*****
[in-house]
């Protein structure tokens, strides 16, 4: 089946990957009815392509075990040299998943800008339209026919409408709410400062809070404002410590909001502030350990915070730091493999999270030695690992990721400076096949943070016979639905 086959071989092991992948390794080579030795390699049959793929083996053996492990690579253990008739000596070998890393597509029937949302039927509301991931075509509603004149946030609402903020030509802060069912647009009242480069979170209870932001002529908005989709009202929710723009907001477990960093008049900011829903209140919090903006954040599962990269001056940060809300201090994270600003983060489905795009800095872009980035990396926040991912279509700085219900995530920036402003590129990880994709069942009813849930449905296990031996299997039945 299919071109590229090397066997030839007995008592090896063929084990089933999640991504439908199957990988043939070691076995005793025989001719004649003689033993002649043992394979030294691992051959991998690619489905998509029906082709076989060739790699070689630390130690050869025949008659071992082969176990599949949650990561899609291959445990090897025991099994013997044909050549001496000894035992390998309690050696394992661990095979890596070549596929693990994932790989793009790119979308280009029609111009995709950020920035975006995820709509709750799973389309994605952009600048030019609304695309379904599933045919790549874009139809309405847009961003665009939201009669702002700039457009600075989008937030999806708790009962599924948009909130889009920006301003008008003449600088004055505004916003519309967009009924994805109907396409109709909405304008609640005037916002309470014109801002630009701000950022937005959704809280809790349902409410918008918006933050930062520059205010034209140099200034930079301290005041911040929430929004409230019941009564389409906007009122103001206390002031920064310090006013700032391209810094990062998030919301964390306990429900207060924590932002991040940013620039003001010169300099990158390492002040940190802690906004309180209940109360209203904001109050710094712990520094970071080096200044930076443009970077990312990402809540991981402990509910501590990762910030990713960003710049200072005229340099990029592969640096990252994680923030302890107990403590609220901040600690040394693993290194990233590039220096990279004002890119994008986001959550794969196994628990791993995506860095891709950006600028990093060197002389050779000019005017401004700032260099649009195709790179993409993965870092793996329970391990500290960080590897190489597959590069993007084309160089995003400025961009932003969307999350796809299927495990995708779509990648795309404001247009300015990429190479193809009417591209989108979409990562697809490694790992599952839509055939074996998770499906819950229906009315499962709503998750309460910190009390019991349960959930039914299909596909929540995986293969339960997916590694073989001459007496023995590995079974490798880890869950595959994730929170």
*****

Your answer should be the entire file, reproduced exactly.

[in-house]
């Protein structure tokens, strides 16, 4: 089946990957009815392509075990040299998943800008339209026919409408709410400062809070404002410590909001502030350990915070730091493999999270030695690992990721400076096949943070016979639905 086959071989092991992948390794080579030795390699049959793929083996053996492990690579253990008739000596070998890393597509029937949302039927509301991931075509509603004149946030609402903020030509802060069912647009009242480069979170209870932001002529908005989709009202929710723009907001477990960093008049900011829903209140919090903006954040599962990269001056940060809300201090994270600003983060489905795009800095872009980035990396926040991912279509700085219900995530920036402003590129990880994709069942009813849930449905296990031996299997039945 299919071109590229090397066997030839007995008592090896063929084990089933999640991504439908199957990988043939070691076995005793025989001719004649003689033993002649043992394979030294691992051959991998690619489905998509029906082709076989060739790699070689630390130690050869025949008659071992082969176990599949949650990561899609291959445990090897025991099994013997044909050549001496000894035992390998309690050696394992661990095979890596070549596929693990994932790989793009790119979308280009029609111009995709950020920035975006995820709509709750799973389309994605952009600048030019609304695309379904599933045919790549874009139809309405847009961003665009939201009669702002700039457009600075989008937030999806708790009962599924948009909130889009920006301003008008003449600088004055505004916003519309967009009924994805109907396409109709909405304008609640005037916002309470014109801002630009701000950022937005959704809280809790349902409410918008918006933050930062520059205010034209140099200034930079301290005041911040929430929004409230019941009564389409906007009122103001206390002031920064310090006013700032391209810094990062998030919301964390306990429900207060924590932002991040940013620039003001010169300099990158390492002040940190802690906004309180209940109360209203904001109050710094712990520094970071080096200044930076443009970077990312990402809540991981402990509910501590990762910030990713960003710049200072005229340099990029592969640096990252994680923030302890107990403590609220901040600690040394693993290194990233590039220096990279004002890119994008986001959550794969196994628990791993995506860095891709950006600028990093060197002389050779000019005017401004700032260099649009195709790179993409993965870092793996329970391990500290960080590897190489597959590069993007084309160089995003400025961009932003969307999350796809299927495990995708779509990648795309404001247009300015990429190479193809009417591209989108979409990562697809490694790992599952839509055939074996998770499906819950229906009315499962709503998750309460910190009390019991349960959930039914299909596909929540995986293969339960997916590694073989001459007496023995590995079974490798880890869950595959994730929170």